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Obamacare. I am hard pressed to think of another current topic that is more often discussed and at the same time less understood. We have all heard a lot about it, but what really is “Obamacare” in practical terms? That is a very important question for all business owners. This brief article is by no means a deep dive into the very complex and still-evolving law. Besides, no one wants to read that anyway. Instead, it is intended to be a reminder to take a look at your coverage to see if you are in compliance, and to consult with professionals if necessary.
Obamacare is the commonly used name for the Patient Protection and Affordable Care Act, which was passed by Congress on March 23, 2010. When I first “sized up” the Act and its associated regulations some time ago, I discovered that if you printed them all out they would create a tower of paper over SEVEN FEET TALL. No, I didn’t kill a whole forest by actually printing it out. Not only would that be a waste of resources, but let’s face it, no one is going to read all that—especially since it seems to be evolving over time and is a bit of a moving target. As soon as you think you have a grasp on it, it changes yet again. Between changes to the content and delays in implementation, it has been difficult to stay out in front of it.
Now that it has recently been rolled out, it is time to understand and comply with it. There are three major components of the Act that need to be addressed by business owners:
THE INDIVIDUAL MANDATE:
The United States Supreme Court has declared that the individual mandate is constitutional under the taxing power of Congress. The Individual mandate requires that individuals must obtain “minimum essential health coverage” for themselves and dependents, or pay a tax. With a few narrow exceptions that can’t be explored in detail here, this requirement applies to everyone.
For purposes of this short article, and considering the core audience of Utah Business Magazine subscribers, I will focus on employed individuals. Employees fall into one of two categories as illustrated below.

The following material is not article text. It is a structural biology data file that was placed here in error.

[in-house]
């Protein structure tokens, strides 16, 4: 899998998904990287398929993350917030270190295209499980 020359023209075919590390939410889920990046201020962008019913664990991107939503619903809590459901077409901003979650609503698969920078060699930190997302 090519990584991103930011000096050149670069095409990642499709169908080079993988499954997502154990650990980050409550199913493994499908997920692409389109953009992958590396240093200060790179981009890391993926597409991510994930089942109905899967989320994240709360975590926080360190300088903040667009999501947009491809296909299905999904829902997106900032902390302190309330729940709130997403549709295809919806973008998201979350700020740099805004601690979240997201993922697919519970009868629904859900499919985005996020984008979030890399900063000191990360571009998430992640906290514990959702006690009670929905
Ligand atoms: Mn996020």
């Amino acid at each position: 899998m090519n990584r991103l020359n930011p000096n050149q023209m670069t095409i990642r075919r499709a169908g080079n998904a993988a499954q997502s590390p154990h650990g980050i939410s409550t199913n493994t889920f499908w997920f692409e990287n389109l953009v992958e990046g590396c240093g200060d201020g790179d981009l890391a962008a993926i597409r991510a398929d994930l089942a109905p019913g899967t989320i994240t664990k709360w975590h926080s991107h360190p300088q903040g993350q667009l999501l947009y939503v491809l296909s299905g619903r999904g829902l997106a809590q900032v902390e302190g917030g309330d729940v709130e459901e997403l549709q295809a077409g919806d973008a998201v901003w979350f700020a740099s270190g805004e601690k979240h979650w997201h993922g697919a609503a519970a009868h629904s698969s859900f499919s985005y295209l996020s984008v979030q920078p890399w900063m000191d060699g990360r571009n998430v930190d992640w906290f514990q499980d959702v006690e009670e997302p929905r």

THE EXCHANGE/HEALTH INSURANCE MARKETPLACE: (for small employers)
You have likely seen advertisements for “Avenue H.” That is the name for Utah’s Exchange, which is an online marketplace (www.avenueh.com) to shop, compare, and purchase coverage for individuals and small employers. Utah has chosen to define “small” as less than 50 employees. However, in 2016 that will increase to less than 100, and thereafter may change again. As with many facets of the Act, stay tuned. There are many intricate subsidies, credits, cost reductions, etc. that can’t be explored here. Plus, I don’t want anyone to fall asleep while trying to read through this article.
The healthcare plan you choose must be a “Qualified Health Plan” which means, among other things, that it must provide at least the ten (10) enumerated benefits that have been determined to be “essential health benefits.” It also means it must not exceed certain limitations on the amount of deductibles, out-of-pocket limits, and other threshold limitations. Moreover, there are rules for determining whether a premium you are being charged is fair, such as age, tobacco use, geography. Pre-existing conditions, claims history, and other factors may not be used in determining the premium you can be charged.
EMPLOYER SHARED RESPONSIBILITY/ aka EMPLOYER MANDATE: (for large employers)
Large employers must offer health coverage to all full-time employees (and dependents under age 26) or pay a penalty. Large employer is currently defined in Utah as 50 or more full-time employees or FTEs, and full-time is defined as 30 hours or more per week or 130 hours average per month. As you may already know, the math can get complicated when determining FTEs, and there are some unique considerations under the Act. Also, be aware that affiliated companies and subsidiaries may be lumped together and considered to be a single employer.
Failure to offer such coverage can result in significant penalties. For example, if coverage is not offered, the penalty is $2,000 annually for each FTE not covered (except for the first 30), and if coverage is offered, but is not affordable or doesn’t meet other value requirements, the penalty can be as high as $3,000 annually for each employee who instead goes to the Individual Exchange for coverage and receives a subsidy. The penalties are not tax deductible expenses for employers, but the costs of offering the benefits are tax deductible.
There are a plethora of other details and nuances, but hopefully the foregoing is at least a very brief summary of the major points of the new landscape we now live in. If you have not already done so, now is the time to make sure you are in compliance.
Brian C. Webber is the chairman of Clyde Snow's Health Care Practice Group. In over 15 years of practice, he has represented a wide range of health care professionals, entities and facilities in both DOPL proceedings and civil litigation. He also represents clients in complex commercial litigation, produtcs liability and other areas in both state and federal courts.